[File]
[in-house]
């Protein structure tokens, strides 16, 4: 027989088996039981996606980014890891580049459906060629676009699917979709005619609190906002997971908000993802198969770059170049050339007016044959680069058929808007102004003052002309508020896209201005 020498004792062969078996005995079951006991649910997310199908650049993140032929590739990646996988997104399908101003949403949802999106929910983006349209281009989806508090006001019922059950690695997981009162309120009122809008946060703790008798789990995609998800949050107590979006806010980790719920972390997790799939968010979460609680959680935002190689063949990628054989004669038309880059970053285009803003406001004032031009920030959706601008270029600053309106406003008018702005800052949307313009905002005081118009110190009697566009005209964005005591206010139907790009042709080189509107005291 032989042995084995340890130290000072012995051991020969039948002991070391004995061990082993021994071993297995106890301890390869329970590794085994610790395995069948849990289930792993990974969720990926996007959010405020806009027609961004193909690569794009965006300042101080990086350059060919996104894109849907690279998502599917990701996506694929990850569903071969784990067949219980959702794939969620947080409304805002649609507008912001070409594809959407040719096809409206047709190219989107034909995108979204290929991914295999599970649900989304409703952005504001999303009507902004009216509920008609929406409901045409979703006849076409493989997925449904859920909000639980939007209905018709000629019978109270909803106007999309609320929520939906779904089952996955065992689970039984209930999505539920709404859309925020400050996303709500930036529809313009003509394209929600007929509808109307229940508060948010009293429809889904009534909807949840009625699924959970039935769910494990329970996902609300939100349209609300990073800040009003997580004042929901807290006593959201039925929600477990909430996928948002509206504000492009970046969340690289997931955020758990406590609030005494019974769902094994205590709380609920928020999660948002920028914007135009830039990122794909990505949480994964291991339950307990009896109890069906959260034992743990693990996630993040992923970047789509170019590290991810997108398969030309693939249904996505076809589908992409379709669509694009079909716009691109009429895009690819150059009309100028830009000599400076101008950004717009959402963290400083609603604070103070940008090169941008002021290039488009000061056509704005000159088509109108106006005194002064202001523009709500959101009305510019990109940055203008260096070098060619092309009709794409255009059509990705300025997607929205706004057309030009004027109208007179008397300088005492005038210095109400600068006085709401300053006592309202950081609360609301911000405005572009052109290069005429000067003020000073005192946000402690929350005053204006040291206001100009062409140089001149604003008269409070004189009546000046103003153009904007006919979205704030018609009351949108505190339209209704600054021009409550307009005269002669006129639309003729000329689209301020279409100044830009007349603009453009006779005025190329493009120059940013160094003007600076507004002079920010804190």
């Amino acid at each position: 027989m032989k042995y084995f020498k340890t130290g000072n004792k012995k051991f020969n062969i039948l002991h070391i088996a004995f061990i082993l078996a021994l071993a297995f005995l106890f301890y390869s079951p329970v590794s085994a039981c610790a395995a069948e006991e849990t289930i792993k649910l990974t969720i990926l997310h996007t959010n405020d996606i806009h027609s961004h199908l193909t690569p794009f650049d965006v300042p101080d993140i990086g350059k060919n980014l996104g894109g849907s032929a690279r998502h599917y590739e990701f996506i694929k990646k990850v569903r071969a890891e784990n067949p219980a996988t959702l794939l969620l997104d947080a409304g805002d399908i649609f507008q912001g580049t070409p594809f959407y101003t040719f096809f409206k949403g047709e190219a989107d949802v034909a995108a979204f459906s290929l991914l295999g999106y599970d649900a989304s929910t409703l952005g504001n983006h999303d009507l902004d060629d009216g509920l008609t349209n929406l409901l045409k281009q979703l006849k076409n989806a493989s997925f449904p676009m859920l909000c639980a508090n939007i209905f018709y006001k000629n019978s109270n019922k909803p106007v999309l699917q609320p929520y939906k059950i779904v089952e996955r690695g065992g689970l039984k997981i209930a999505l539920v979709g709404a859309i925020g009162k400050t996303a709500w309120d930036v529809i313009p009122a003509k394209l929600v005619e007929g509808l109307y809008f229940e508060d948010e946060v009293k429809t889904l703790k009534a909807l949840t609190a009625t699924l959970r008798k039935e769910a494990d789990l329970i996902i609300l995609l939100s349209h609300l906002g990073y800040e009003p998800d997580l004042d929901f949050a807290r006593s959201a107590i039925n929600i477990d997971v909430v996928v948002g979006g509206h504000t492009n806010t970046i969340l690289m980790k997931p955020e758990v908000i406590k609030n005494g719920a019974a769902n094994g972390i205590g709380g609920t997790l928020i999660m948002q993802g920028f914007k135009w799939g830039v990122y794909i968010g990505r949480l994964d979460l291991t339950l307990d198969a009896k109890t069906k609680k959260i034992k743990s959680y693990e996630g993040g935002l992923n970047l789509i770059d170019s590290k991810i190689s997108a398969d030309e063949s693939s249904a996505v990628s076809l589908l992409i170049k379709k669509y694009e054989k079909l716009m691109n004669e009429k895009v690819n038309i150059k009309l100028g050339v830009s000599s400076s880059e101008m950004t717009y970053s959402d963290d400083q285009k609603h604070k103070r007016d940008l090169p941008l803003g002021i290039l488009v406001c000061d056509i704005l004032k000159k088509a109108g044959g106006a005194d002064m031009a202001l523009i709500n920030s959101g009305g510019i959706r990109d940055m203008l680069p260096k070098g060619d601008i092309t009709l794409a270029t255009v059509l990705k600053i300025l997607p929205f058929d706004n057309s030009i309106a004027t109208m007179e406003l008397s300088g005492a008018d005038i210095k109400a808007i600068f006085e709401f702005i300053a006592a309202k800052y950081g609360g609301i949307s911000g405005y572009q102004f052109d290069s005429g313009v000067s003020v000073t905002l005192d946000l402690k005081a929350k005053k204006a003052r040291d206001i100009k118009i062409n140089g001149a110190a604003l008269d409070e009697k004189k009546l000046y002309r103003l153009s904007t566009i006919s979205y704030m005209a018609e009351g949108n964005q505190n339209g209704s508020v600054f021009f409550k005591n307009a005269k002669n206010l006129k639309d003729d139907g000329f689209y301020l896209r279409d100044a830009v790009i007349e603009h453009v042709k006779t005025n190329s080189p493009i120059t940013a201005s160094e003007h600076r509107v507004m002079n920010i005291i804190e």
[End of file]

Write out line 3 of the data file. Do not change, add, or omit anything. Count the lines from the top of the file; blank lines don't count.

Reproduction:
């Amino acid at each position: 027989m032989k042995y084995f020498k340890t130290g000072n004792k012995k051991f020969n062969i039948l002991h070391i088996a004995f061990i082993l078996a021994l071993a297995f005995l106890f301890y390869s079951p329970v590794s085994a039981c610790a395995a069948e006991e849990t289930i792993k649910l990974t969720i990926l997310h996007t959010n405020d996606i806009h027609s961004h199908l193909t690569p794009f650049d965006v300042p101080d993140i990086g350059k060919n980014l996104g894109g849907s032929a690279r998502h599917y590739e990701f996506i694929k990646k990850v569903r071969a890891e784990n067949p219980a996988t959702l794939l969620l997104d947080a409304g805002d399908i649609f507008q912001g580049t070409p594809f959407y101003t040719f096809f409206k949403g047709e190219a989107d949802v034909a995108a979204f459906s290929l991914l295999g999106y599970d649900a989304s929910t409703l952005g504001n983006h999303d009507l902004d060629d009216g509920l008609t349209n929406l409901l045409k281009q979703l006849k076409n989806a493989s997925f449904p676009m859920l909000c639980a508090n939007i209905f018709y006001k000629n019978s109270n019922k909803p106007v999309l699917q609320p929520y939906k059950i779904v089952e996955r690695g065992g689970l039984k997981i209930a999505l539920v979709g709404a859309i925020g009162k400050t996303a709500w309120d930036v529809i313009p009122a003509k394209l929600v005619e007929g509808l109307y809008f229940e508060d948010e946060v009293k429809t889904l703790k009534a909807l949840t609190a009625t699924l959970r008798k039935e769910a494990d789990l329970i996902i609300l995609l939100s349209h609300l906002g990073y800040e009003p998800d997580l004042d929901f949050a807290r006593s959201a107590i039925n929600i477990d997971v909430v996928v948002g979006g509206h504000t492009n806010t970046i969340l690289m980790k997931p955020e758990v908000i406590k609030n005494g719920a019974a769902n094994g972390i205590g709380g609920t997790l928020i999660m948002q993802g920028f914007k135009w799939g830039v990122y794909i968010g990505r949480l994964d979460l291991t339950l307990d198969a009896k109890t069906k609680k959260i034992k743990s959680y693990e996630g993040g935002l992923n970047l789509i770059d170019s590290k991810i190689s997108a398969d030309e063949s693939s249904a996505v990628s076809l589908l992409i170049k379709k669509y694009e054989k079909l716009m691109n004669e009429k895009v690819n038309i150059k009309l100028g050339v830009s000599s400076s880059e101008m950004t717009y970053s959402d963290d400083q285009k609603h604070k103070r007016d940008l090169p941008l803003g002021i290039l488009v406001c000061d056509i704005l004032k000159k088509a109108g044959g106006a005194d002064m031009a202001l523009i709500n920030s959101g009305g510019i959706r990109d940055m203008l680069p260096k070098g060619d601008i092309t009709l794409a270029t255009v059509l990705k600053i300025l997607p929205f058929d706004n057309s030009i309106a004027t109208m007179e406003l008397s300088g005492a008018d005038i210095k109400a808007i600068f006085e709401f702005i300053a006592a309202k800052y950081g609360g609301i949307s911000g405005y572009q102004f052109d290069s005429g313009v000067s003020v000073t905002l005192d946000l402690k005081a929350k005053k204006a003052r040291d206001i100009k118009i062409n140089g001149a110190a604003l008269d409070e009697k004189k009546l000046y002309r103003l153009s904007t566009i006919s979205y704030m005209a018609e009351g949108n964005q505190n339209g209704s508020v600054f021009f409550k005591n307009a005269k002669n206010l006129k639309d003729d139907g000329f689209y301020l896209r279409d100044a830009v790009i007349e603009h453009v042709k006779t005025n190329s080189p493009i120059t940013a201005s160094e003007h600076r509107v507004m002079n920010i005291i804190e």